Barbell Bench Press - If more and more research is pointing to time under tension being essential to growth, and the eccentric phase (lowering phase) of a lift. Then what is the purpose of getting under the barbell, loading up the weight, and having your friend help you on every lift? Use a weight you can lift, make the movements steady and controlled and focus on targeting your chest on every lift.
Dumbbell Flyes - For developing your outer pecs, remember that it is your humerus that is the insertion point, so keep your elbows bent and lower the weight using your chest.
Machine Chest Press - If you really want to squeeze everything out of your chest, try this on for size at the end of your routine, no stabilization, balancing or secondary muscles required (except for the triceps). You can safely get a good stretch and eccentric phase out of this lift.
Lower Pec Cable Flyes - Your probably wondering at this point, what is the best way to target my lower chest if there is a way? Usually for cable flyes, your upper body is at a 45 degree angle, for this you will be out in front of the cables and will almost be standing straight up at about half that angle. When you pull the cables down, you will aim to pull them below your lower chest and focus on the contraction their, it will also hit your outer chest and won’t be as much of a wasted movement as the decline bench press.
For your chest routine, the overall format will be free weight movements first, then cables, and then machines. As far as selecting the proper exercises, as discussed earlier, the upper chest is the hardest area to target, so these movements will generally go first; followed by movements for your overall pectoral development, then your outer pecs. Your lower pectorals will never be a focal point during exercise as they develop best when overall chest development has improved and they do not have an origin/insertion point so they can not be targeted very easily.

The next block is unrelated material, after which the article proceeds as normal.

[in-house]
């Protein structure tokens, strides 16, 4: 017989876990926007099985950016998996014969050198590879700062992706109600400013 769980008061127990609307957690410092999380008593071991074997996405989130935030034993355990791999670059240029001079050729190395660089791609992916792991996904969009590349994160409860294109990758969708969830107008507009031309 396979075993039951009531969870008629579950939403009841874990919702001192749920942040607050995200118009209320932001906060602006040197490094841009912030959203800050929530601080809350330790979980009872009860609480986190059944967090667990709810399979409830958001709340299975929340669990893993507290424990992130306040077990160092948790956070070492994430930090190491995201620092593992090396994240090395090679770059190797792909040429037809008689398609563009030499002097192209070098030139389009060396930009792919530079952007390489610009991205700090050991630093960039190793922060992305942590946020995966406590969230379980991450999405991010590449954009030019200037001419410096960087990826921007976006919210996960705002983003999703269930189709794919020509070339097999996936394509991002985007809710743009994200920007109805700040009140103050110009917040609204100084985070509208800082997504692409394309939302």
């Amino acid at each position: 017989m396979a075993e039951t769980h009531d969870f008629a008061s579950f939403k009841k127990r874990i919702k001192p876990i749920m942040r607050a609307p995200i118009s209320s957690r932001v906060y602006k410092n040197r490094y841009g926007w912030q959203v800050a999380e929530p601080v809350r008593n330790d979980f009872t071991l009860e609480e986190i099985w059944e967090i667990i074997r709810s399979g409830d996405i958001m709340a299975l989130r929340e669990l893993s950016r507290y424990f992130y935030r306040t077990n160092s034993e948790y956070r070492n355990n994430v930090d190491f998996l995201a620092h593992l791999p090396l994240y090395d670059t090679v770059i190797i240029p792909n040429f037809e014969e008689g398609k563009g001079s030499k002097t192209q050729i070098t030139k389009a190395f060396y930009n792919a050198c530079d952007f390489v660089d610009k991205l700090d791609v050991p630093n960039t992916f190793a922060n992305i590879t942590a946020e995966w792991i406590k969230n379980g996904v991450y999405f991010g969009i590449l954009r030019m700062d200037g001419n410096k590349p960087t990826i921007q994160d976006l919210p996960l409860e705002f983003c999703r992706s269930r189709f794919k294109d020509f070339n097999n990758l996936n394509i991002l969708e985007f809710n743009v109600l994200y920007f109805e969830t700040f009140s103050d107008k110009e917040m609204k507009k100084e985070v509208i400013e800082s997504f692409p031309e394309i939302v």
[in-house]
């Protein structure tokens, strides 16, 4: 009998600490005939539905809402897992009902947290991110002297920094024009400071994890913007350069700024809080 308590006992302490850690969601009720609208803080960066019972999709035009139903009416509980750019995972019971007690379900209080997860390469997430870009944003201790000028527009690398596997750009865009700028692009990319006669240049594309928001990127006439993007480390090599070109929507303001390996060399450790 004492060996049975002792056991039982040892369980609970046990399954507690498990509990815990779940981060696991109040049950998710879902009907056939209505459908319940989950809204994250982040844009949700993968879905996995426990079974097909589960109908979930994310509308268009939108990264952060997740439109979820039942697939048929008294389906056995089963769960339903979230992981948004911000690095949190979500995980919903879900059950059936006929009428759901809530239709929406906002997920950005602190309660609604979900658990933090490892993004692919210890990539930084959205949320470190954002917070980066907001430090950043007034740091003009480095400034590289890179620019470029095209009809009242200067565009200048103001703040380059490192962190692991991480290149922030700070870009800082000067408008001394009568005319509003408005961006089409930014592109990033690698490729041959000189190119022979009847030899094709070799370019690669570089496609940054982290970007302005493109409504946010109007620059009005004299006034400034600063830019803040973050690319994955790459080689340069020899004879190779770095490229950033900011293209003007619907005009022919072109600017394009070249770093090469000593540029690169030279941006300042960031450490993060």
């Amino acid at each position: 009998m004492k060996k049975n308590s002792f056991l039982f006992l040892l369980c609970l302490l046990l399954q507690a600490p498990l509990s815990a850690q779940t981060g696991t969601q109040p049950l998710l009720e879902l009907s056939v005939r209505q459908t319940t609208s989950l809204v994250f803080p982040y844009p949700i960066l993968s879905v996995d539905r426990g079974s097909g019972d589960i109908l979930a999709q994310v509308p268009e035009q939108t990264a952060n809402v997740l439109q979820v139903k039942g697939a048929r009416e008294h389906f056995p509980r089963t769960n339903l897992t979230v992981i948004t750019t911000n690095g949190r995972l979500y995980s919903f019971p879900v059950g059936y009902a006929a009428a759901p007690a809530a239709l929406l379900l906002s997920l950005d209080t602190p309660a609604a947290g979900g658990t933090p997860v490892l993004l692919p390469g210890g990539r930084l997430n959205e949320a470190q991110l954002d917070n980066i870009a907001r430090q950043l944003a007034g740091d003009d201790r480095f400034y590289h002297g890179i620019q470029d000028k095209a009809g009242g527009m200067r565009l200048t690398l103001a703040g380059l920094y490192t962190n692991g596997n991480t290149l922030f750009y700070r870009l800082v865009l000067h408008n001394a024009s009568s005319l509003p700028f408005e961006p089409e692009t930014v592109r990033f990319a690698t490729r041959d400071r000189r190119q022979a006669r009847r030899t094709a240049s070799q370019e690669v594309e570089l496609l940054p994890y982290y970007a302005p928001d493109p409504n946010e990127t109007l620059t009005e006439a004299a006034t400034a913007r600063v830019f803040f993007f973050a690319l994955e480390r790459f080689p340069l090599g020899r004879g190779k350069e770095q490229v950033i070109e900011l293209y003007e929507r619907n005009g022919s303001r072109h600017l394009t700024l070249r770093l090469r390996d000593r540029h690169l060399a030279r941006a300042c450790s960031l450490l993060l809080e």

So basically: upper pec movements, overall/midlevel chest exercises, pec/flye movements, then finish with isolation exercises like machines. At no point should any exercise become a power lifting contest, the focus should be controlled movements that focus on the eccentric contractions which are necessary and research proven to induce growth.
Ultimate Chest Routine 1
- Smith Machine Incline Bench Press (12, 10, 8, 8)
- Barbell Bench Press (12, 10, 8, 6)
- Dumbbell Flyes (4 X 8)
- Machine Chest Press (3 X 12)
Ultimate Chest Routine 2
- Dumbbell Incline Bench Press (12, 10, 8, 8)
- Dumbbell Bench Press (12, 10, 8, 8)
- Lower Pec Cable Flyes (4 X 10)
- Machine Chest Press (3 X 12)
To maximize growth in your chest however, you will have to go through a period where the volume of training is increased followed by an active resting period where the volume is significantly decreased which will allow time for the muscles to recover and grow. Use 12 total sets for each routine and avoid using weight that will take you to failure. This is also an opportunity to try new exercises following the same model. Example:
During your training rotation, be sure to log the numbers on your lifts so that you can beat them the next time you repeat the routine; this is the best way to track your progress. During weeks 5 and 6, you will increase your training volume by removing 1 set from each exercise in your routine, but performing your chest routine twice in 1 rotation for overload…so instead of 15 sets of chest in one rotation it will be 22. Lowering the rep range on one of the chest training sessions will also work to increase the training load Example:
- Smith Machine Incline Bench Press (12, 10, 8)
- Barbell Bench Press (12, 10, 8)
- Dumbbell Flyes (3 X 8)
- Machine Chest Press (2 X 12)
- Dumbbell Incline Bench Press (10, 8, 6)
- Dumbbell Bench Press (10, 8, 6)
- Lower Pec Cable Flyes (3 X 8)
- Machine Chest Press (2 X 8)
Here’s what the rotation will look like:
- Ultimate Chest Routine #1: weeks 1 & 2
- Ultimate Chest Routine #2: weeks 3 & 4
- Routine #1 & 2: week 5 & 6
- Ultimate Chest Variation Routine: week 7 & 8
- Weeks 9-16 repeat
This routine is based on the principles of overload, time under tension, and active rest/muscle confusion which are the most reliable principles to follow to provide for growth. It can also be applied to other lagging muscle groups as well. When going through the two weeks of overload training, it will be to your benefit to increase your caloric intake to help sustain your increased volume of training.
Dustin Elliott is the Head Formulator for Betancourt Nutrition.
- 1. M.A. Johnson, J. Polgar, D. Weightman and D. Appleton. Data on the distribution of fibre types in thirty-six human muscles: An autopsy study. Journal of Neurological Sciences, Volume 18, Issue 1, January 1973, Pages 111-129